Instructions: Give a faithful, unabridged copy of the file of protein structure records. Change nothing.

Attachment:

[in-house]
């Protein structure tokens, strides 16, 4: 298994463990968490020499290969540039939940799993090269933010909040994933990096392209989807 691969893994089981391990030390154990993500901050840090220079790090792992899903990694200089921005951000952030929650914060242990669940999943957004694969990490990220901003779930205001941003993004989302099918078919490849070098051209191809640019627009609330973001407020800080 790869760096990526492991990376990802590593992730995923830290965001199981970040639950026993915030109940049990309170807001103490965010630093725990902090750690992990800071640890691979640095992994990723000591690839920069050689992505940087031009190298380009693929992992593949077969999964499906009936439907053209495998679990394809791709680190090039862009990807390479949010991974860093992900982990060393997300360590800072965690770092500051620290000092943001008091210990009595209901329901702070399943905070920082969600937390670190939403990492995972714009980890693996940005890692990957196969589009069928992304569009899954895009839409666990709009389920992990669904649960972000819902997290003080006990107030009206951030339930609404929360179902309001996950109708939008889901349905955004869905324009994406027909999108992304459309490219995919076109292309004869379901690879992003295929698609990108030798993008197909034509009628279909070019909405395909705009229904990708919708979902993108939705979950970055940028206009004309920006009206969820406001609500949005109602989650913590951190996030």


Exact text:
[in-house]
């Protein structure tokens, strides 16, 4: 298994463990968490020499290969540039939940799993090269933010909040994933990096392209989807 691969893994089981391990030390154990993500901050840090220079790090792992899903990694200089921005951000952030929650914060242990669940999943957004694969990490990220901003779930205001941003993004989302099918078919490849070098051209191809640019627009609330973001407020800080 790869760096990526492991990376990802590593992730995923830290965001199981970040639950026993915030109940049990309170807001103490965010630093725990902090750690992990800071640890691979640095992994990723000591690839920069050689992505940087031009190298380009693929992992593949077969999964499906009936439907053209495998679990394809791709680190090039862009990807390479949010991974860093992900982990060393997300360590800072965690770092500051620290000092943001008091210990009595209901329901702070399943905070920082969600937390670190939403990492995972714009980890693996940005890692990957196969589009069928992304569009899954895009839409666990709009389920992990669904649960972000819902997290003080006990107030009206951030339930609404929360179902309001996950109708939008889901349905955004869905324009994406027909999108992304459309490219995919076109292309004869379901690879992003295929698609990108030798993008197909034509009628279909070019909405395909705009229904990708919708979902993108939705979950970055940028206009004309920006009206969820406001609500949005109602989650913590951190996030």